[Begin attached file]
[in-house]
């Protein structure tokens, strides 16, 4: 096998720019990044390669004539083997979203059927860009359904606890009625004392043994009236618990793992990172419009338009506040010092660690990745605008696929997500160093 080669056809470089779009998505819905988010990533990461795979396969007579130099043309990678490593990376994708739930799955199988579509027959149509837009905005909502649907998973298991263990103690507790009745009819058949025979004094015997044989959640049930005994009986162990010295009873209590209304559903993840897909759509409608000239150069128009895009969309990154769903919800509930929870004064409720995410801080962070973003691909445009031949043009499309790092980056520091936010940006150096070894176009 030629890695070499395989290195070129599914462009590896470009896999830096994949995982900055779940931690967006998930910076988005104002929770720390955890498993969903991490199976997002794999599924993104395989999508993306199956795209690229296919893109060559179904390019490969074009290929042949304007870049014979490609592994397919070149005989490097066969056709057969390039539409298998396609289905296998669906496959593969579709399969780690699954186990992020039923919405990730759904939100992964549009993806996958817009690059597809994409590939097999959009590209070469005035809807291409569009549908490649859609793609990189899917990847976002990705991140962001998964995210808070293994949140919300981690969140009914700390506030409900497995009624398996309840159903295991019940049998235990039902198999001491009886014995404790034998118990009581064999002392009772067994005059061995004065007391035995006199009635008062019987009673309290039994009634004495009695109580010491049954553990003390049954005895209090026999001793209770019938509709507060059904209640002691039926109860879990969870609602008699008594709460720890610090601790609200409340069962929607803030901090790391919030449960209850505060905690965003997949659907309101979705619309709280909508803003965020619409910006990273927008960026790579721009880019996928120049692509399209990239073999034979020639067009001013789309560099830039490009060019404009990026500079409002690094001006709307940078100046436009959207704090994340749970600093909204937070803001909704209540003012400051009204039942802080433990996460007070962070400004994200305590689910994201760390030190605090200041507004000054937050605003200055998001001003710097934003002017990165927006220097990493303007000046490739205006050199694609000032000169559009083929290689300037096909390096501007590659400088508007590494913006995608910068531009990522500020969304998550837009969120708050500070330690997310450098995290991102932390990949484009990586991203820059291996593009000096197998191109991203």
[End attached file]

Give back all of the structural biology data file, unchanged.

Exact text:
[in-house]
């Protein structure tokens, strides 16, 4: 096998720019990044390669004539083997979203059927860009359904606890009625004392043994009236618990793992990172419009338009506040010092660690990745605008696929997500160093 080669056809470089779009998505819905988010990533990461795979396969007579130099043309990678490593990376994708739930799955199988579509027959149509837009905005909502649907998973298991263990103690507790009745009819058949025979004094015997044989959640049930005994009986162990010295009873209590209304559903993840897909759509409608000239150069128009895009969309990154769903919800509930929870004064409720995410801080962070973003691909445009031949043009499309790092980056520091936010940006150096070894176009 030629890695070499395989290195070129599914462009590896470009896999830096994949995982900055779940931690967006998930910076988005104002929770720390955890498993969903991490199976997002794999599924993104395989999508993306199956795209690229296919893109060559179904390019490969074009290929042949304007870049014979490609592994397919070149005989490097066969056709057969390039539409298998396609289905296998669906496959593969579709399969780690699954186990992020039923919405990730759904939100992964549009993806996958817009690059597809994409590939097999959009590209070469005035809807291409569009549908490649859609793609990189899917990847976002990705991140962001998964995210808070293994949140919300981690969140009914700390506030409900497995009624398996309840159903295991019940049998235990039902198999001491009886014995404790034998118990009581064999002392009772067994005059061995004065007391035995006199009635008062019987009673309290039994009634004495009695109580010491049954553990003390049954005895209090026999001793209770019938509709507060059904209640002691039926109860879990969870609602008699008594709460720890610090601790609200409340069962929607803030901090790391919030449960209850505060905690965003997949659907309101979705619309709280909508803003965020619409910006990273927008960026790579721009880019996928120049692509399209990239073999034979020639067009001013789309560099830039490009060019404009990026500079409002690094001006709307940078100046436009959207704090994340749970600093909204937070803001909704209540003012400051009204039942802080433990996460007070962070400004994200305590689910994201760390030190605090200041507004000054937050605003200055998001001003710097934003002017990165927006220097990493303007000046490739205006050199694609000032000169559009083929290689300037096909390096501007590659400088508007590494913006995608910068531009990522500020969304998550837009969120708050500070330690997310450098995290991102932390990949484009990586991203820059291996593009000096197998191109991203």